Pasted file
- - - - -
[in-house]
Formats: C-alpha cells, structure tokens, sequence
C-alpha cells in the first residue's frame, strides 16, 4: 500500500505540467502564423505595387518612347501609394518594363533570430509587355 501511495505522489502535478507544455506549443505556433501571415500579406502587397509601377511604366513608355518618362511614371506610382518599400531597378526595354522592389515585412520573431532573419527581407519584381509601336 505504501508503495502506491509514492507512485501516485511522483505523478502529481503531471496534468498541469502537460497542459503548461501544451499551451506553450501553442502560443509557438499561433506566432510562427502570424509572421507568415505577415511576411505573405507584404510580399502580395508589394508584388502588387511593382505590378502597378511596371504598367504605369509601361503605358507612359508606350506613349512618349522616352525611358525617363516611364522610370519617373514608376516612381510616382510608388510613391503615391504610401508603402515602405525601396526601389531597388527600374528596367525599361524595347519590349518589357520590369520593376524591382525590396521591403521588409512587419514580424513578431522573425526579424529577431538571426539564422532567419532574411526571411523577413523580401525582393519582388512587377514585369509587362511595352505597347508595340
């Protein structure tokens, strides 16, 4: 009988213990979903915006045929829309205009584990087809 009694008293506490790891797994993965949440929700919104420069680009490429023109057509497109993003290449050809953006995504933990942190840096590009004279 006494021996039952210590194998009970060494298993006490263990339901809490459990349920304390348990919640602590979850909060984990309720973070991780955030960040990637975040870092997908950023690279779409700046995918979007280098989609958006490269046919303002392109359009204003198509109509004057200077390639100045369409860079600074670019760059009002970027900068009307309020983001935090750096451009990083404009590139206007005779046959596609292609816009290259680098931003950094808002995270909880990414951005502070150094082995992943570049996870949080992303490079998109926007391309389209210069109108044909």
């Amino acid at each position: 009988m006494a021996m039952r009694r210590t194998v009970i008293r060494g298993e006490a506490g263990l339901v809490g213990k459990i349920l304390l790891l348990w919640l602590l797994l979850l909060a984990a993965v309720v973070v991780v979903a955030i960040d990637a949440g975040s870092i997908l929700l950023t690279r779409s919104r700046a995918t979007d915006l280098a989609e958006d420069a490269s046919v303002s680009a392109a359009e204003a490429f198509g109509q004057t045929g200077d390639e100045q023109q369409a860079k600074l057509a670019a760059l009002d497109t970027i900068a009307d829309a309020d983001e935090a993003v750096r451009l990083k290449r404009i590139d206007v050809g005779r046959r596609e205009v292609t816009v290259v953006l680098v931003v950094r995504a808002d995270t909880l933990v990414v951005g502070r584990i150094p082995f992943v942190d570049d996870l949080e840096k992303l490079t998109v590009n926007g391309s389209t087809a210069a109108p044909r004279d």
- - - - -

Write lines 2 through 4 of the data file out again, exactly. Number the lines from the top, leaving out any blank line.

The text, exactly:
Formats: C-alpha cells, structure tokens, sequence
C-alpha cells in the first residue's frame, strides 16, 4: 500500500505540467502564423505595387518612347501609394518594363533570430509587355 501511495505522489502535478507544455506549443505556433501571415500579406502587397509601377511604366513608355518618362511614371506610382518599400531597378526595354522592389515585412520573431532573419527581407519584381509601336 505504501508503495502506491509514492507512485501516485511522483505523478502529481503531471496534468498541469502537460497542459503548461501544451499551451506553450501553442502560443509557438499561433506566432510562427502570424509572421507568415505577415511576411505573405507584404510580399502580395508589394508584388502588387511593382505590378502597378511596371504598367504605369509601361503605358507612359508606350506613349512618349522616352525611358525617363516611364522610370519617373514608376516612381510616382510608388510613391503615391504610401508603402515602405525601396526601389531597388527600374528596367525599361524595347519590349518589357520590369520593376524591382525590396521591403521588409512587419514580424513578431522573425526579424529577431538571426539564422532567419532574411526571411523577413523580401525582393519582388512587377514585369509587362511595352505597347508595340
């Protein structure tokens, strides 16, 4: 009988213990979903915006045929829309205009584990087809 009694008293506490790891797994993965949440929700919104420069680009490429023109057509497109993003290449050809953006995504933990942190840096590009004279 006494021996039952210590194998009970060494298993006490263990339901809490459990349920304390348990919640602590979850909060984990309720973070991780955030960040990637975040870092997908950023690279779409700046995918979007280098989609958006490269046919303002392109359009204003198509109509004057200077390639100045369409860079600074670019760059009002970027900068009307309020983001935090750096451009990083404009590139206007005779046959596609292609816009290259680098931003950094808002995270909880990414951005502070150094082995992943570049996870949080992303490079998109926007391309389209210069109108044909």